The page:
With interest rates near zero and staying there, retirees and investors should revisit portfolios

2 November 2020

I’ve been investing client funds for over 35 years. In that time, I’ve seen a lot of financial records set be it share market highs and falls, or events that have caused extreme volatility. However, with the emergence of interest rates on bank deposits and Government bonds falling towards zero in 2020, I have never seen such low returns on offer for low risk assets.

The top five New Zealand high street banks are offering on average only 1.0% for one-year term deposits.

And with the Reserve Bank’s new ‘Funding for Lending’ program (low cost ‘helicopter money’ for the banks to lend) soon to start, interest rates are set to decrease further.

In fact, we believe 2020 will not only be the year of record low interest rates but with interest rates trending down gradually over the last ten years and the pace of change accelerating with the COVID-19 economic recession, the resultant relaxation of monetary policy plus the introduction of ‘unconventional’ monetary policy tools might mean near zero interest rates are around for many years.

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Table 1: Average interest rate of one-year term deposit at top five New Zealand high street banks[1]

What international markets tell us about the outlook for interest rates

Between 2007 and 2009, the average US one-year bank CD rates fell dramatically from 3.7% to 0.8% during the Global Financial Crisis (GFC). Since then, they have ranged between 0.2 to 1.0% despite a good rate of economic growth between 2010 and 2020.

Similarly, in the UK, the central bank base rate, which was 5.75% at the start of the GFC (late 2007), has ranged between 0.1% to 0.75% since 2010.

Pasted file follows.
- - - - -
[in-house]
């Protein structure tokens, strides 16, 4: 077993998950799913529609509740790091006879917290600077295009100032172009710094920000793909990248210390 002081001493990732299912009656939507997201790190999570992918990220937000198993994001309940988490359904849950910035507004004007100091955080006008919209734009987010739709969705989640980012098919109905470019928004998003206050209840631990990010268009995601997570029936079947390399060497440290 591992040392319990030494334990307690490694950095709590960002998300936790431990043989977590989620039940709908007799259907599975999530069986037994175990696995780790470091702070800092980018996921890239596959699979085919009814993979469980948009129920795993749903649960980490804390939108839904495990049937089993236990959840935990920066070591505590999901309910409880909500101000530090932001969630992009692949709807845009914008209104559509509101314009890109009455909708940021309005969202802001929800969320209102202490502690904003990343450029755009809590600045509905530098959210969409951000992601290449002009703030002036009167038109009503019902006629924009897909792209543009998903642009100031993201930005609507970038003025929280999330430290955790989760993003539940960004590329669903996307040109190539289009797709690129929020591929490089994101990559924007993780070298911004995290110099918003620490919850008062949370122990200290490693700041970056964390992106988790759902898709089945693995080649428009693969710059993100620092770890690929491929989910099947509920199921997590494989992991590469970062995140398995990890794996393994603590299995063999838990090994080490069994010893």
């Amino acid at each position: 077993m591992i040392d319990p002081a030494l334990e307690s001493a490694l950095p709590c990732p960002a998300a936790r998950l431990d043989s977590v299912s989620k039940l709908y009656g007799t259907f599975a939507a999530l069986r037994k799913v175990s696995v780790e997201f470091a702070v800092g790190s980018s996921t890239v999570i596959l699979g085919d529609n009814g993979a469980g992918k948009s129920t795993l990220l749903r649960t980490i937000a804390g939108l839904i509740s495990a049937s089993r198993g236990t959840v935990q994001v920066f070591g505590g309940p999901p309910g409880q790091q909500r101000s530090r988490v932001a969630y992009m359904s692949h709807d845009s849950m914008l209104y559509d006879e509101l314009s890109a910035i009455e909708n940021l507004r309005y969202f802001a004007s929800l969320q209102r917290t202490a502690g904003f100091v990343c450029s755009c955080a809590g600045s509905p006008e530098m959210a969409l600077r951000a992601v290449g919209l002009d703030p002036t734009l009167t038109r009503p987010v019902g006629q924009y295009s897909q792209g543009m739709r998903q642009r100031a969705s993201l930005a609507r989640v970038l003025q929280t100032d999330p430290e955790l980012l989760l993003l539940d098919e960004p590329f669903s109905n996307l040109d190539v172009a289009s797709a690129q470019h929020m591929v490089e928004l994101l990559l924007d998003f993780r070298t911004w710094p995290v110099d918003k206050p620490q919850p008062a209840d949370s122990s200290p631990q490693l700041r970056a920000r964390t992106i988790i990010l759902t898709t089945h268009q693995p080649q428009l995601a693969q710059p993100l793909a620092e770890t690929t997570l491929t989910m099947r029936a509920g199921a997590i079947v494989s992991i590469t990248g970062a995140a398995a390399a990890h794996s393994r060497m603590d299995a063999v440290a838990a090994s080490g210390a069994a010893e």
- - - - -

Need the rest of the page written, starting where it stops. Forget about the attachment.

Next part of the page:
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Table 2: Average CD rates from 2010-2020[2]

In each instance, general inflation has remained suppressed despite reasonable to good economic growth so there has been no requirement to raise interest rates. Given the present weak medium-term economic outlook for New Zealand, I see no reason the same will not occur here for much of the next decade.

The opportunity cost of near zero interest rates for investors and retirees

Since August 2019, resident household deposits with banks have risen from $182 billion to $197 billion. So, despite returns declining, households, with all the uncertainties of COVID-19, were prepared to squirrel away more of their savings into a secure investment such as the bank even though it would increasingly return less.

Makes sense in an uncertain world and over the short term the opportunity cost is not likely to be too high. However, over medium to longer periods, this cost can rise to become a material gap.

Take a hypothetical example of two couples, who are 50 years’ old and each have $500,000 invested for their retirement.

One couple is highly concerned about the COVID-19 recession, so they’ve deposited their money in the bank for safety. The other couple have chosen to invest their money via a Balanced portfolio under the presumption they won’t be touching it until they retire.